Jasper Maskelyne (1902–1973) was a British stage magician in the 1930s and 1940s. He was one of an established family of stage magicians, the son ofNevil Maskelyne and a grandson of John Nevil Maskelyne. He is most remembered, however, for his entertaining accounts of his work for British military intelligence during the Second World War, in which he claims that he created large-scale ruses, deception, and camouflage.

Stage magician[edit]

Maskelyne was a successful stage magician. His 1936 Book of Magic describes a range of stage tricks, including sleight of hand, card and rope tricks, and illusions of "mind-reading".[1][2]
A 1937 Pathé film, The Famous Illusionist, was made of Maskelyne, looking dapper and apparently eating a boxful of razor blades, one at a time.[3]

Wartime trickery[edit]

An inflatable dummy Sherman tank, one of many deceptions that Maskelyne claimed to have created
Maskelyne joined the Royal Engineers when the Second World War broke out, thinking that his skills could be used in camouflage. A story runs that he convinced sceptical officers by creating the illusion of a German warship on the Thames using mirrors and a model.[4]
Maskelyne was trained at the Camouflage Development and Training Centre at Farnham Castle in 1940. He found the training boring, asserting in his book that "a lifetime of hiding things on the stage" had taught him more about camouflage "than rabbits and tigers will ever know".[5] The camoufleur Julian Trevelyancommented that he "entertained us with his tricks in the evenings" at Farnham, but that Maskelyne was "rather unsuccessful" at actually camouflaging "concretepill-boxes".[6]
Brigadier Dudley Clarke, the head of the 'A' Force deception department, recruited Maskelyne to work for MI9 in Cairo. He created small devices intended to assist soldiers to escape if captured and lectured on escape techniques.[7] These included tools hidden in cricket bats, saw blades inside combs, and small maps on objects such as playing cards.[7]
Maskelyne was then briefly a member of Geoffrey Barkas's camouflage unit at Helwan, near Cairo, which was set up in November 1941. He was made head of the subsidiary "Camouflage Experimental Section" at Abbassia. By February 1942 it became clear that this command was not successful, and so he was "transferred to welfare"—in other words, to entertaining soldiers with magic tricks.[6][8][9] Peter Forbes writes that the "flamboyant" magician's contribution was[9]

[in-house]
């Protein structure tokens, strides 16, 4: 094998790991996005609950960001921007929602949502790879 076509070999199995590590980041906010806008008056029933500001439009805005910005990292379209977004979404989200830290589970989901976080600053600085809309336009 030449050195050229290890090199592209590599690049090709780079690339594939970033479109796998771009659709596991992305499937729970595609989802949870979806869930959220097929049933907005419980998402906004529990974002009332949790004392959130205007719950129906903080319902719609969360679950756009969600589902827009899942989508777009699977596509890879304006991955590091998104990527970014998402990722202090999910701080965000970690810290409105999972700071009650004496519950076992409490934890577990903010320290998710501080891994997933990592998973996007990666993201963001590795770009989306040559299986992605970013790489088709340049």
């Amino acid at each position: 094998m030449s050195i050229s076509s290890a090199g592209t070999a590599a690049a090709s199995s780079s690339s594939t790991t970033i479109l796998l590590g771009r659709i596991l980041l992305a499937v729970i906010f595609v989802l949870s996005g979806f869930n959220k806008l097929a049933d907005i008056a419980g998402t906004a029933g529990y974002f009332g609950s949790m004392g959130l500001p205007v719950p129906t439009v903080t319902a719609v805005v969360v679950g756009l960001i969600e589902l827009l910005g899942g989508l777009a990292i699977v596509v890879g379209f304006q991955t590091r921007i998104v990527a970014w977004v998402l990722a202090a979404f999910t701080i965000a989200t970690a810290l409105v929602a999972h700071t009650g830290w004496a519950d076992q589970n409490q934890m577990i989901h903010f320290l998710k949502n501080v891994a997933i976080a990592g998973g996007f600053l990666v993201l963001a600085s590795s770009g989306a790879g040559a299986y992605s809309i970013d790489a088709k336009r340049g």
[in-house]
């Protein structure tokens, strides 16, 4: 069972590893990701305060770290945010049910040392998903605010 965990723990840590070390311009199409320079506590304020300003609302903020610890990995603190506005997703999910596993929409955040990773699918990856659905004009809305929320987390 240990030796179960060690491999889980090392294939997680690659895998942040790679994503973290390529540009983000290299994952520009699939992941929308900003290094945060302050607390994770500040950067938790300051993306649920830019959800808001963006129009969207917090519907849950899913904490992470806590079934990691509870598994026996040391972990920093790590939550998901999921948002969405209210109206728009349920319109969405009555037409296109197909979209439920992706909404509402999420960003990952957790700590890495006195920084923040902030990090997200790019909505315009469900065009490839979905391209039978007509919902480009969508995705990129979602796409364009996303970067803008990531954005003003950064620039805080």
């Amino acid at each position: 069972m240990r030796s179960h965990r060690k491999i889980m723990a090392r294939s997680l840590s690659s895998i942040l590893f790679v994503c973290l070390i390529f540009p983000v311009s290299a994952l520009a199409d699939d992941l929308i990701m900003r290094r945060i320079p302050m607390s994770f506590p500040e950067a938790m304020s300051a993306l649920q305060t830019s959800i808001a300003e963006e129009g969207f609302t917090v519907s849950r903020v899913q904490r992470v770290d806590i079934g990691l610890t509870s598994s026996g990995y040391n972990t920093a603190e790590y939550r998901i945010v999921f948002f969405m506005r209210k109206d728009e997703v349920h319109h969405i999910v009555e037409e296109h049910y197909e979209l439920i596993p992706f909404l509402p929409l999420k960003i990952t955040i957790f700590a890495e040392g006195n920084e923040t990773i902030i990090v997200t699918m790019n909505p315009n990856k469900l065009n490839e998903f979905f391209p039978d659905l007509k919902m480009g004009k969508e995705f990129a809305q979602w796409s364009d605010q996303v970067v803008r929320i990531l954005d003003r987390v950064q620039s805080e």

either absolutely central (if you believe his account and that of his biographer) or very marginal (if you believe the official records and more recent research).[9]
His nature was "to perpetuate the myth of his own inventive genius, and perhaps he even believed it himself".[9] However, Clarke had encouraged Maskelyne to take credit for two reasons: as cover for the true inventors of the dummy machinery and to encourage confidence in these techniques amongst Allied high command.[7]
Maskelyne's book about his exploits, Magic: Top Secret, ghost-written, was published in 1949. Forbes describes it as lurid, with "extravagant claims of cities disappearing, armies re-locating, dummies proliferating (even submarines)—all as a result of his knowledge of the magic arts". Further, Forbes notes, the biography of Maskelyne by David Fisher was "clearly under the wizard's spell".[9] In his book, Maskelyne claims his team produced[10]
dummy men, dummy steel helmets, dummy guns by the ten thousand, dummy tanks, dummy shell flashes by the million, dummy aircraft...[10]
Jasper Maskelyne and his magic troupe departing from Nairobi in 1950. Jasper Maskelyne is on the right, touching the arm of Yvonne Helliwell, his stage assistant.


A study by Richard Stokes argues that much of the story concerning the involvement of Maskelyne in counterintelligence operations as described in the book "Magic: Top Secret" was pure invention and that no unit called the "Magic Gang" ever existed. Maskelyne's role in the deception war was marginal.[11][12]
Christian House, reviewing Rick Stroud's book The Phantom Army of Alamein in The Independent, describes Maskelyne as "one of the more grandiose members" of the Second World War desert camouflage unit and "a chancer tasked with experimental developments, who fogged his own reputation as much as any desert convoy".[13][14]
David Hambling, writing on Wired,[15] critiques David Fisher's uncritical acceptance of Maskelyne's stories: "A very colorful account of Maskelyne’s role is given in the book The War Magician—reading it you might think he won the war single-handed". Hambling denies Maskelyne's supposed concealment of the Suez Canal: "[I]n spite of the book's claims, the dazzle light[s] were never actually built (although a prototype was once tested)".[15]
In 2002 The Guardian wrote: "Maskelyne received no official recognition. For a vain man this was intolerable and he died an embittered drunk. It gives his story a poignancy without which it would be mere chest-beating".[16]


  • Maskelyne, Jasper; Groom, Arthur (1936), Maskelyne's Book of Magic, Harrap
  • Maskelyne, Jasper; Stuart, Frank S. (1949), Magic: Top Secret, Stanley Paul